“Imagine Dragons: Smoke + Mirrors Live” Takes Concert Films Over the Top

“Oh, I forgot how good this is. I forgot how good this is!”

Director Dick Carruthers is playing back Imagine Dragons: Smoke + Mirrors Live, his latest concert film, which hits movie theatres March 2.

“It’s brilliant. I tell you what—I have done a lot of concert movies, but the Imagine Dragons one is something special.”

Carruthers isn’t messing around when he says he’s done a lot of concert movies—the director, who spoke with us from hisa home in the United Kingdom, has more than 60 credits to his name and has worked with acts as varied as Led Zeppelin and Usher. It’s fair to assume he knows a well-done live performance when he sees one.

When pressed for details on what makes this Imagine Dragons performance so special, Carruthers says it starts with the band, and its relationship with its fans.

“First and foremost,” Carruthers said, “they are a terrific live band. Not just musically tight—they’re obviously all virtuoso musicians—but the way that Dan [Reynolds] interacts with the crowd, and the way they interact with each other and they present their music, the way he chats in between the songs—you end up just falling in love with this band.

“You add to that the fact that the show that we shot in Toronto is terrifically well designed, and the light show is so much more of a musical punctuation than a lot of light shows that you would see. It integrates with the video screens—the video screens are all columns that move—and the color palettes of the lighting and the video is all matched beautifully and timed with the music.

“When you see the film—when you see the way that the show works with the lighting and the music that they’re playing, and the way, indeed, that we’ve cut it and made the film off that to present that lighting show, and in turn the light show and the punctuation of it expresses the music and punctuates the music really well—it leaps out at you.”

Carruthers and the team behind Imagine Dragons: Smoke + Mirrors Live used every tool at their disposal to bring that Toronto, Ontario tour date to cinemas in a way that Carruthers says doesn’t try to capture the live experience as much as it brings fans who see the movie in cinemas a different angle on the performance. Part of that experience relies on Dolby Atmos® sound, available in select theatres.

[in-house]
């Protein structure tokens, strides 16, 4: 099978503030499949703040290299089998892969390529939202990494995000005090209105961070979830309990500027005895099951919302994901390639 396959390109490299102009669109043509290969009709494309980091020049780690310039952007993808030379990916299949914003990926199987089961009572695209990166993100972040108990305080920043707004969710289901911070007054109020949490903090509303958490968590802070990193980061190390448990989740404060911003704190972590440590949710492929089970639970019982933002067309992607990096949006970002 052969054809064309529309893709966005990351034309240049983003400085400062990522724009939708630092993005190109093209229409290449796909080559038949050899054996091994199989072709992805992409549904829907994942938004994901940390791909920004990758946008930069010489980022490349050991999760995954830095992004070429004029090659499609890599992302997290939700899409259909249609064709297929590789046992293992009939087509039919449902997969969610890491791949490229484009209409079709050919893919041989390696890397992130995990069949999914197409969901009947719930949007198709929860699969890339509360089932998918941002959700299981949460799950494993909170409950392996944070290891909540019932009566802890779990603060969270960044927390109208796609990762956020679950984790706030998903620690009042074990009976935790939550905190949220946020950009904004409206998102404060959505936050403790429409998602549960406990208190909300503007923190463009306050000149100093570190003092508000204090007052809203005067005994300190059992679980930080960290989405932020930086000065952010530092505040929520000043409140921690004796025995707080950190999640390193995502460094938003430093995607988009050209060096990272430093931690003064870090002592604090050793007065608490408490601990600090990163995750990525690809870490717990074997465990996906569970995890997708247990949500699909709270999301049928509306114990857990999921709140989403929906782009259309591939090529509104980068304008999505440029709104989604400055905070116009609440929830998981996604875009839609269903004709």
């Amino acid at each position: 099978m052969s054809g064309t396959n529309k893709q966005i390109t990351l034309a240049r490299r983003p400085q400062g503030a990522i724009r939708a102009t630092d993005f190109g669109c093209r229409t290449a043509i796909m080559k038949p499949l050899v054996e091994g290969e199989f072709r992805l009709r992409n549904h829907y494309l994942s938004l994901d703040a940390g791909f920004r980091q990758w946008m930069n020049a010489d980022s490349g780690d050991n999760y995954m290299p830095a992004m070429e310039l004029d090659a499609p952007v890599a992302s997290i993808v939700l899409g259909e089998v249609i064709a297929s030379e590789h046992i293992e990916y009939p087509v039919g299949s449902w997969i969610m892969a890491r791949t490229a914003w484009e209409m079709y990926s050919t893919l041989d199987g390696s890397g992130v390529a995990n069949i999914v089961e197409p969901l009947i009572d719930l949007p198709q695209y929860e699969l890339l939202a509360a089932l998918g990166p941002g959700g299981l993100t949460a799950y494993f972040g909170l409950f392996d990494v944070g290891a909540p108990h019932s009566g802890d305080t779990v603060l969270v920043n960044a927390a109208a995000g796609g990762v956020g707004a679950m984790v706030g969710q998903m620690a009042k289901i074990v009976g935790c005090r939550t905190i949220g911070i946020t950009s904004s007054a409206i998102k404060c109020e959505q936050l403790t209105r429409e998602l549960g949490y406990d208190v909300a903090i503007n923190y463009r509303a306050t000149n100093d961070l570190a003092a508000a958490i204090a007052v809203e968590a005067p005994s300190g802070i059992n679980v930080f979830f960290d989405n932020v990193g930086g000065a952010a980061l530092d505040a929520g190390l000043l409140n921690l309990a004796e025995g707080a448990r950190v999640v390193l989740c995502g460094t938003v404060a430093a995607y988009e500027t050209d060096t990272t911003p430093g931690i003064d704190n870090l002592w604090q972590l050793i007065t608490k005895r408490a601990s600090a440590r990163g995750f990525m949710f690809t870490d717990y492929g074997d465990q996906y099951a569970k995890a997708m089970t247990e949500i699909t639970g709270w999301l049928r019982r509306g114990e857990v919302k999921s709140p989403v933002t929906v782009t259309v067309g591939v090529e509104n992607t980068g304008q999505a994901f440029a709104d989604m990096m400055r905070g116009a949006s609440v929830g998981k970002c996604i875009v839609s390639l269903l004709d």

“In the cinema, it’s a shared experience,” Carruthers said, “where you’ve got anything from 30 to a few hundred people watching that and appreciating it, probably making noise as opposed to sitting there in silence like you might with a movie. A shared experience is a slightly different one to it being at home. It’s immersive, and the screen is enormous and very bright, so a sound system that does what Dolby Atmos can do, just the fact that Dolby Atmos can do what it does, was fantastic.

“The minute that it was explained to me and I got into the depths of the technology, I thought, ‘This is absolutely brilliant.’”

Carruthers worked with Dolby in the UK to dial in the mix after the film had already been edited. After spending all that time with the movie and the band’s music, Carruthers said he came to Dolby ready to make the Dolby Atmos mix a unique experience.

“I knew the music inside out and back to front, so it was great working with the Dolby engineers to say, ‘Can we put this here? Can we lift that? Can we put that in the back?’ and to push the envelope,” Carruthers said. “I think [the people at Dolby] were initially apprehensive about pushing the envelope too far away from what people are normally used to in their 5.1 or 7.1 environment, but I felt completely the opposite—we needed to really grasp what Dolby Atmos could do a make a point of it.”

The results are everything Carruthers hoped they would be. He called out one of the best-known Imagine Dragons songs as a key example of Dolby Atmos elevating the experience.

“When you listen to the intro to ‘Radioactive’ in a Dolby Atmos cinema, it will blow you away. We just really went after it. We were very, very bold and very ambitious with what we could do, so the sound literally leaps around the cinema,” Carruthers said. “It was a tremendous opportunity to take the live Imagine Dragons sound and do more with it than you ever could, even in a live gig.”

Imagine Dragons fans will have the chance to see and hear the final product in cinemas soon, and if they have as much fun watching it as Carruthers had making it, they’re in for quite a ride.

“We had a terrific amount of fun doing it, and I think the result is brilliant and it speaks for itself—wait ’til you hear it!”

Get your tickets for Imagine Dragons: Smoke + Mirrors Live here.